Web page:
Lily gained her doctorate in social anthropology from Massey University in 2010, with research on Awataha Marae in Northcote, Auckland. The research explored innovation of Māori tradition through three periods of cultural renaissance.
Mauri Ora - Human Flourishing
Karyn's research interests are in a number of areas that intersect at various points. These are: sociological issues surrounding Māori urbanisation and Māori identity development and maintenance; Māori performing arts, particularly poi, the analysis of haka and waiata compositions and the role kapa haka plays in identity; grammatical aspects of the Māori language and second language acquisition; Māori language and Māori performing arts teaching methodologies.
Kahu is the Manager Research at Te Rau Matatini. Kahu has worked in the health and disability sector for over 20 years, with a special focus on Māori health research and child and adolescent mental health.
Kahu holds a Dip Nursing (Psychiatric), Higher Dip Teaching, B Ed, M Phil (Māori), D Phil (Psychiatry). She was a Member of the Māori Health Committee, New Zealand Health Research Council from 2008 to 2014, and Chair of Ngā Kanohi Kitea Community Research Committee, New Zealand Health Research Council during that term, She is the lead for Te Rā o Te Waka Hourua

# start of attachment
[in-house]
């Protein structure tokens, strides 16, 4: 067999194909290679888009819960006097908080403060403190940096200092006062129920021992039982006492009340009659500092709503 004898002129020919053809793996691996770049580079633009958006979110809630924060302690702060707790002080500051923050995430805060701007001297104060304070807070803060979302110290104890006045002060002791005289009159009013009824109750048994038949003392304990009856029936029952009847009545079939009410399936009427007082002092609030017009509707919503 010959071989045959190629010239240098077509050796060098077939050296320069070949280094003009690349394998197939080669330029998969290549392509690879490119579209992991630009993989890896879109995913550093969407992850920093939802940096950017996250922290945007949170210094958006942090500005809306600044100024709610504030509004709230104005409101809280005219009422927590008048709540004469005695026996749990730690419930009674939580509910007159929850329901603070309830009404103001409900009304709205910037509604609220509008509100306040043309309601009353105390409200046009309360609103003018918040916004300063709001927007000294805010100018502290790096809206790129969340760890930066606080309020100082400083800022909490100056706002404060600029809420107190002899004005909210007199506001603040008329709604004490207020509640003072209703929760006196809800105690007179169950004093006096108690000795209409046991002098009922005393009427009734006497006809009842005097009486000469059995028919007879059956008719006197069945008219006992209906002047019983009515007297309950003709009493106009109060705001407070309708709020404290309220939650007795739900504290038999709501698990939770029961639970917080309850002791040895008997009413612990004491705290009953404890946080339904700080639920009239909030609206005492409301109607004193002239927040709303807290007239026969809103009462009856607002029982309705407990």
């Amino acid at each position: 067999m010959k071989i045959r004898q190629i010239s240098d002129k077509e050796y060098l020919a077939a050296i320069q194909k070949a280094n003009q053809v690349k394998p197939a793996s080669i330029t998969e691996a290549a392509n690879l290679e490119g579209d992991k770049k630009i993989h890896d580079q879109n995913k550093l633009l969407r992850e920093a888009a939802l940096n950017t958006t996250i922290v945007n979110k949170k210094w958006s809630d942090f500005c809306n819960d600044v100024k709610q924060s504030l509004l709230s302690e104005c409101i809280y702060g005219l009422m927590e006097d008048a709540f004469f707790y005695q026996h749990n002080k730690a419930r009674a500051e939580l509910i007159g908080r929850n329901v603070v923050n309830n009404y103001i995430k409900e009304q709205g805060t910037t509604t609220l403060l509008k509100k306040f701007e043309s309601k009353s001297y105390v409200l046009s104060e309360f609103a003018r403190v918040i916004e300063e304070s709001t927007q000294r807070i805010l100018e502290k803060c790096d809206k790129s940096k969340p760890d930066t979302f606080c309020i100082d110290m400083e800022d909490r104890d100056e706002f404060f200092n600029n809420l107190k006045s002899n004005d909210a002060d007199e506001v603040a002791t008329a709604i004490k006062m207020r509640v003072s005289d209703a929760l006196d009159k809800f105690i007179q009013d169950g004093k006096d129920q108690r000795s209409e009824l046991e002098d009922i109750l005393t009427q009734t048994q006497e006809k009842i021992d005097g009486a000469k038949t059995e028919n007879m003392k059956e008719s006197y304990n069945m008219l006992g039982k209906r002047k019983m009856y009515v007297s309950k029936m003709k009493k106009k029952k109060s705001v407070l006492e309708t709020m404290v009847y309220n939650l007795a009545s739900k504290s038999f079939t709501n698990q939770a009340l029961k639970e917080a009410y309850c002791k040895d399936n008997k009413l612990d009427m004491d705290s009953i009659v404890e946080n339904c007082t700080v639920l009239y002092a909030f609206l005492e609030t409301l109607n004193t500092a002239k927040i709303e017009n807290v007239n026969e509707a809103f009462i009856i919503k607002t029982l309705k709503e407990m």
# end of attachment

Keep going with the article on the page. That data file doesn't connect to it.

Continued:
Ms Tawhai lectures in policy and politics at Te Pūtahi a Toi. A recent recipient of the Fulbright-Nga Pae o Te Maramatanga scholar award, Ms Tawhai's fields of research and community work include the Treaty of Waitangi, Māori and youth political engagement, constitutional change, and electoral, civics and citizenship education.
John is responsible for the integration of Hauora Māori/oranga niho in the curriculum of the undergraduate Bachelor of Dental Surgery and the Bachelor of Oral Health. John is also the director of the Ngai Tahu Maori Research Unit within the Centre for Hauora Māori. The Unit was established in 1996 as a partnership between Te Runanga O Ngai Tahu and the Dunedin School of Medicine.